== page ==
Watch Senkaku Video: Diet Panels View Senkaku Run-in Video, Fault Trawler

watch-senkaku-video-diet-panels-view-senkaku-run-in-video-fault-trawlerLawmakers who saw video footage Monday of the collisions between a Chinese trawler and two Japan Coast Guard cutters near the Senkaku Islands in early September said it proved the fishing boat rammed the Japanese vessels.

The 7-minute video was shown to about 30 members of the Lower House and Upper House budget committees. All were banned from bringing in recording devices or cell phones for the viewing.

“I could clearly see that the fishing boat was crashing into” the JCG ships, said Hiroshi Nakai, chairman of the Lower House Budget Committee.

Yasuhisa Shiozaki of the Liberal Democratic Party pushed for the footage to be publicized, calling the trawler’s actions “intentional and malicious.”

Shiozaki demanded that the video be shown in its original form, which is said to run about two hours.

The Democratic Party of Japan-led government, however, has no plan to release the footage to the public out of fear it will further damage Japan’s strained diplomatic ties with Beijing.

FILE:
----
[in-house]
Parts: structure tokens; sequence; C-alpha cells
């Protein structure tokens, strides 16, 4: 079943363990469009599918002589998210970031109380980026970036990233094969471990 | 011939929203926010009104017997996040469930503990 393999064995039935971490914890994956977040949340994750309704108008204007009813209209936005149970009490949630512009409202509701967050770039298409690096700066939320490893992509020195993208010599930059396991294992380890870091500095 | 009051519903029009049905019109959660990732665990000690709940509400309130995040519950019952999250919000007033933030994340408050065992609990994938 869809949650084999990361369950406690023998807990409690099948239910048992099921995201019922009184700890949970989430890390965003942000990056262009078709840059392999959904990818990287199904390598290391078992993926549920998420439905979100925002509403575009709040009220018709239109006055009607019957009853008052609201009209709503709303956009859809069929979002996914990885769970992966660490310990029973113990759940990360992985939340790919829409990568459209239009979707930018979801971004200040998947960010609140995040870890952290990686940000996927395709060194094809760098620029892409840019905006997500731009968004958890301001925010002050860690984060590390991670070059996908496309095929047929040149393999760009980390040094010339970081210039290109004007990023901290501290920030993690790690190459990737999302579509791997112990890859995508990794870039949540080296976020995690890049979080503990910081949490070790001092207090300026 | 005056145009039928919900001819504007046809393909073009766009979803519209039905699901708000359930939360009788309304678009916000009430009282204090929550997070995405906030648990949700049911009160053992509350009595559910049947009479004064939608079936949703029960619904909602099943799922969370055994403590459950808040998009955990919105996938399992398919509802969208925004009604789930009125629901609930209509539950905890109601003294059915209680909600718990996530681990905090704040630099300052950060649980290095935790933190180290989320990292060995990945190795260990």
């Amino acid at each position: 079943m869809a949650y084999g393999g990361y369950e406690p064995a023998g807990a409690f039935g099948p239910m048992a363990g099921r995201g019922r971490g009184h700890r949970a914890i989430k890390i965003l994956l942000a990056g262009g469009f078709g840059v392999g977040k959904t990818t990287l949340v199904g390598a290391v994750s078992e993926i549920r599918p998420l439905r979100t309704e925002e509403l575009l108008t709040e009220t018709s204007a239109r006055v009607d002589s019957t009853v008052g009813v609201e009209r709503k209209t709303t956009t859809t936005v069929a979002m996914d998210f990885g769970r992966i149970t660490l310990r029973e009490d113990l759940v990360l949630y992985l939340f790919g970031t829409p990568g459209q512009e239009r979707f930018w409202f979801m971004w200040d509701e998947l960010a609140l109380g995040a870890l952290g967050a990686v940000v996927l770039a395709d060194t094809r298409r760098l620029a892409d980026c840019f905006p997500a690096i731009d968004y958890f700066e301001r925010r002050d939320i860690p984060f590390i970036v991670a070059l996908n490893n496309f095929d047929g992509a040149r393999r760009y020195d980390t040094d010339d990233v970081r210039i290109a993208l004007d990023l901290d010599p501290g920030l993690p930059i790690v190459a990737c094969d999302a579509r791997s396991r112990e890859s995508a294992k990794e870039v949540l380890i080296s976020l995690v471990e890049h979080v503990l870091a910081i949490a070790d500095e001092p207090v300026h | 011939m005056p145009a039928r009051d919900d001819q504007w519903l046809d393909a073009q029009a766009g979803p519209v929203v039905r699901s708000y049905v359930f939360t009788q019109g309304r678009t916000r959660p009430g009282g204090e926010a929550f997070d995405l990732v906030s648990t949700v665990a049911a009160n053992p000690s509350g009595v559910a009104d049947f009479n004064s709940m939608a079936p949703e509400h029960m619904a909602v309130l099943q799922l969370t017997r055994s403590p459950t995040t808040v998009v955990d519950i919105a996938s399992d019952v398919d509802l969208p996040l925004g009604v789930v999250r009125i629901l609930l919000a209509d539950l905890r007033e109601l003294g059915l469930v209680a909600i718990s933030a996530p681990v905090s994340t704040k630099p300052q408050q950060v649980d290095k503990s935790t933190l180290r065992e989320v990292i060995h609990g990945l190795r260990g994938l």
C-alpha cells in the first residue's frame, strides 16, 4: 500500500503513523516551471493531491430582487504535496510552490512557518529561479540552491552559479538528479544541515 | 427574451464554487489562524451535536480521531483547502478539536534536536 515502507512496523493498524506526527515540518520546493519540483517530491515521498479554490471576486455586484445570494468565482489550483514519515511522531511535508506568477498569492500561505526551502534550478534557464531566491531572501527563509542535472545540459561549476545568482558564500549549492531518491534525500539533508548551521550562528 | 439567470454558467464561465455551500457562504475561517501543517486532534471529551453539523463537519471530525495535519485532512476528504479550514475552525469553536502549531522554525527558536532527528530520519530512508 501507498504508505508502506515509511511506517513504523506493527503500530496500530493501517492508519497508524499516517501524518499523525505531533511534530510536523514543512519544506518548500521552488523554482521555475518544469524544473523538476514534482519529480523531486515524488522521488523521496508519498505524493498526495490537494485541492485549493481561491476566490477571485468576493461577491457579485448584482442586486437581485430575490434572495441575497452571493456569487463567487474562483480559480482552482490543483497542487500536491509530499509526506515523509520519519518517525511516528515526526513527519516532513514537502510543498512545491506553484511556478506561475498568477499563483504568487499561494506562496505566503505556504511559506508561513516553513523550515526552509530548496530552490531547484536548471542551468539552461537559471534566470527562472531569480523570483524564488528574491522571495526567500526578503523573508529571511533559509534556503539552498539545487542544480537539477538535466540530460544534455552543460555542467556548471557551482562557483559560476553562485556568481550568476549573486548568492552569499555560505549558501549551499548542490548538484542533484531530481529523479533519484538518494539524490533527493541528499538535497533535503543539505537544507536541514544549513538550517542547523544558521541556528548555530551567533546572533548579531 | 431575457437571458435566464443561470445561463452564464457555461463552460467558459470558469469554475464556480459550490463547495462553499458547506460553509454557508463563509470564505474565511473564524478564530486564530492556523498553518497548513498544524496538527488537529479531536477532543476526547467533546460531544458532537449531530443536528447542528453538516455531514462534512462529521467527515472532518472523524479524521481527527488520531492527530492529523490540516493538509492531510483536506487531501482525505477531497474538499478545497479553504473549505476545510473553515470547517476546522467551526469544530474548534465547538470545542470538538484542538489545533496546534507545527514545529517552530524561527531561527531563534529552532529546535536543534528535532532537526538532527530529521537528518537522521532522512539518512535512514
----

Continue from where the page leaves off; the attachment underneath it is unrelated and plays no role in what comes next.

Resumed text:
“It is not a good idea to disclose it out of various concerns,” Chief Cabinet Secretary Yoshito Sengoku said. “The budget committees took the international environment into consideration” in limiting the audience.

According to several lawmakers who watched the video, the Chinese fishing boat crashed into the port quarter of the JCG patrol ship Yonakuni, which was trying to prevent it from deploying a fishing net.

The footage also showed coast guardsmen with bullhorns ordering the trawler, in Chinese, to cease operations, while a siren blared in the background, they said.

“The JCG ship was not moving. If a boat strikes a stopped ship, the one that caused the impact would be held responsible,” said Your Party lawmaker Koichi Yamauchi.

In the second collision, the trawler struck the JCG cutter Mizuki’s starboard side amidships and then tried to run away, they said.

The coast guard-shot video was submitted to Naha prosecutors as evidence after the Sept. 7 collisions took place near the inhabited islets.

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